Derry Trades Council supports the above demands but believes that they do not only apply, to the abominable situation in H-Block, but apply to the prison conditions in the Crumlin Road, Armagh and Magilligan. Derry Trades Council again calls for a trade union inquiry into prison conditions generally.”

Similar motions and resolutions were put forward by our members in trade union organisations throughout the period from 1979 to 1981. 

In Britain, Militant set up the Labour Committee on Prison Conditions in Northern Ireland, which won the backing of leading members of Labour’s left at the time, such as Tony Benn, Eric Heffer and Joan Maynard, and trade union leaders such as Sam McCluskie (National Union of Seamen) and Emlyn Williams (National Union of Mineworkers). During the hunger strikes, a Militant member and the Young Socialists representative on the Labour Party National Executive Committee, after visiting the H-Blocks, successfully moved a resolution which adopted Militant’s position outlined above. 

Importantly, this was in the context in which the Labour Party leadership of ‘left winger’ Michael Foot was engaged in a policy of uncritically supporting the Tory government’s criminal policy. This shameful stance of the official labour leaders helped to overshadow the principled socialist and anti-repression stance adopted by the Labour Party’s NEC, taken at Militant’s initiative. Days before Sands’ death the Labour Party Northern Ireland spokesperson, Don Concannon, visited the H-Blocks and told the hunger strikers that the Parliamentary Labour Party would de facto support Thatcher’s stance on the strike.

Ballot box and armalite

An Important element of the H-block campaign was running candidates for election. When Frank Maguire, independent nationalist MP for Fermanagh / South Tyrone died suddenly, Bobby Sands was nominated to stand for the seat. Weeks before his death he was elected MP with over 30,000 votes, reflecting the deep chord of sympathy and support which had been struck among the Catholic community. The British government responded by banning prisoners from standing, yet the support for the prisoners continued after Sands’ death with the election of Sinn Féin member Owen Curran standing as “Anti H-Block / Proxy Political Prisoner”. Later in the southern general election, of nine prisoners who stood, two were elected and an impressive total of 40,000 votes was polled.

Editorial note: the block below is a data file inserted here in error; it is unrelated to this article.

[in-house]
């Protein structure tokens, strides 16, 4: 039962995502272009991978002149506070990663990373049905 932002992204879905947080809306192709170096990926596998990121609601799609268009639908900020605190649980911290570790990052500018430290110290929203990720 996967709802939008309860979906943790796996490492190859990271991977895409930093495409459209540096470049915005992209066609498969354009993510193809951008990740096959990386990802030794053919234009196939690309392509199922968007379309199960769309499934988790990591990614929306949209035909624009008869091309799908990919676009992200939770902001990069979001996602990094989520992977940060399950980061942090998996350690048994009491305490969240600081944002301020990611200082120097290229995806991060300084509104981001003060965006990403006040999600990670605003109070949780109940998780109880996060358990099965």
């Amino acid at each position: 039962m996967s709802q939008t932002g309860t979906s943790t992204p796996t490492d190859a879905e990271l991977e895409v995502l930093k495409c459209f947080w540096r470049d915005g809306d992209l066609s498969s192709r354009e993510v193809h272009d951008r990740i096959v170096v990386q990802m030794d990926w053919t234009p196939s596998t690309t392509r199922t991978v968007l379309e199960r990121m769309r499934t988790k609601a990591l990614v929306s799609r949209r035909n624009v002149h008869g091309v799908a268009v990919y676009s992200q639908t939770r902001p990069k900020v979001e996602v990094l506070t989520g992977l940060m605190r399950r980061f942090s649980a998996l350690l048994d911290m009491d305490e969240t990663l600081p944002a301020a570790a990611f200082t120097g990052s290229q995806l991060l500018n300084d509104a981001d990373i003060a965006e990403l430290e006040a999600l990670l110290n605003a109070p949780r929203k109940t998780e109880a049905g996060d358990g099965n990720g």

In this regard the republican movement stumbled on the dual strategy summed up by Danny Morrison as, “ballot box in this hand and an armalite in this hand we take power in Ireland.” In the 1982 Assembly election it polled 10% of the vote and 13% in the 1983 Westminster election, including the election of Gerry Adams in West Belfast. These votes were a reflection of the anger in Catholic working-class communities at the brutality of Thatcher’s response to the hunger strikes and to the conditions they faced of poverty and repression. 

This led to an important shift in the republican movement, with Sinn Féin becoming the dominant component and a policy of abstentionism (refusing to take seats in a parliament) being dropped, for example in the southern Dáil. The contradiction in this strategy would be exposed in the years to come, when the so-called ‘successful’ actions of the IRA, such as Enniskillen Bombing, would undermine support for Sinn Fein.  

Many from the republican tradition and others argue that the shift in strategy of the IRA marked a turn of Sinn Féin away from radical politics. This is a superficial understanding. In reality the veneer of radicalism was beginning to slip. At its core the tactics of what Marxists call ‘individual terrorism’, the tactics organisations like the IRA practiced, are based on the notion that it is possible to bomb capitalism into submission, by targeting high profile figures, members of the state apparatus and infrastructure projects. From capitalism’s point of view, however, all individuals are expendable and replaceable. The removal of a single cog does not halt the whole machine. One Tory luminary, Lord Hailsham, indicated this: “when one was in Cabinet we did say to one another that if anything was done to any of us he was expendable and expended. I think that was right.”